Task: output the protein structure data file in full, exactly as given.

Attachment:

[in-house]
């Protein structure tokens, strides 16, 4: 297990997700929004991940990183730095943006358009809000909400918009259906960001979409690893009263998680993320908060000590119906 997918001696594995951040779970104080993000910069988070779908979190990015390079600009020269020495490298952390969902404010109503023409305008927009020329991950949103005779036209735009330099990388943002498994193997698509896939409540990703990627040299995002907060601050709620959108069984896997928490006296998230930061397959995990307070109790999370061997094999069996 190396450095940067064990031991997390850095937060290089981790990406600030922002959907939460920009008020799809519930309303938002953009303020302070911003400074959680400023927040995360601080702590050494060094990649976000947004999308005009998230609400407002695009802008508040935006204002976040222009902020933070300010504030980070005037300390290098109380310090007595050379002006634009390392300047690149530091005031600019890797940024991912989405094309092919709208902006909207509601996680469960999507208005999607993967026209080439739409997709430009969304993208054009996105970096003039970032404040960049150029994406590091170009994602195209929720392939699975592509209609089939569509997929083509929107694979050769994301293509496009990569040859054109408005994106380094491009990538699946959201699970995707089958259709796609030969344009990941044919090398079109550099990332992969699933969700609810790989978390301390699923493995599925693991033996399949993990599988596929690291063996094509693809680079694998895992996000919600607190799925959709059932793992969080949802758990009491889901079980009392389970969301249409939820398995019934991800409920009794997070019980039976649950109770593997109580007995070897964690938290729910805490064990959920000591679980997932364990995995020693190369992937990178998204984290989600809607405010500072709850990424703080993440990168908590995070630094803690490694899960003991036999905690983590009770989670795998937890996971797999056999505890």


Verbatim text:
[in-house]
């Protein structure tokens, strides 16, 4: 297990997700929004991940990183730095943006358009809000909400918009259906960001979409690893009263998680993320908060000590119906 997918001696594995951040779970104080993000910069988070779908979190990015390079600009020269020495490298952390969902404010109503023409305008927009020329991950949103005779036209735009330099990388943002498994193997698509896939409540990703990627040299995002907060601050709620959108069984896997928490006296998230930061397959995990307070109790999370061997094999069996 190396450095940067064990031991997390850095937060290089981790990406600030922002959907939460920009008020799809519930309303938002953009303020302070911003400074959680400023927040995360601080702590050494060094990649976000947004999308005009998230609400407002695009802008508040935006204002976040222009902020933070300010504030980070005037300390290098109380310090007595050379002006634009390392300047690149530091005031600019890797940024991912989405094309092919709208902006909207509601996680469960999507208005999607993967026209080439739409997709430009969304993208054009996105970096003039970032404040960049150029994406590091170009994602195209929720392939699975592509209609089939569509997929083509929107694979050769994301293509496009990569040859054109408005994106380094491009990538699946959201699970995707089958259709796609030969344009990941044919090398079109550099990332992969699933969700609810790989978390301390699923493995599925693991033996399949993990599988596929690291063996094509693809680079694998895992996000919600607190799925959709059932793992969080949802758990009491889901079980009392389970969301249409939820398995019934991800409920009794997070019980039976649950109770593997109580007995070897964690938290729910805490064990959920000591679980997932364990995995020693190369992937990178998204984290989600809607405010500072709850990424703080993440990168908590995070630094803690490694899960003991036999905690983590009770989670795998937890996971797999056999505890």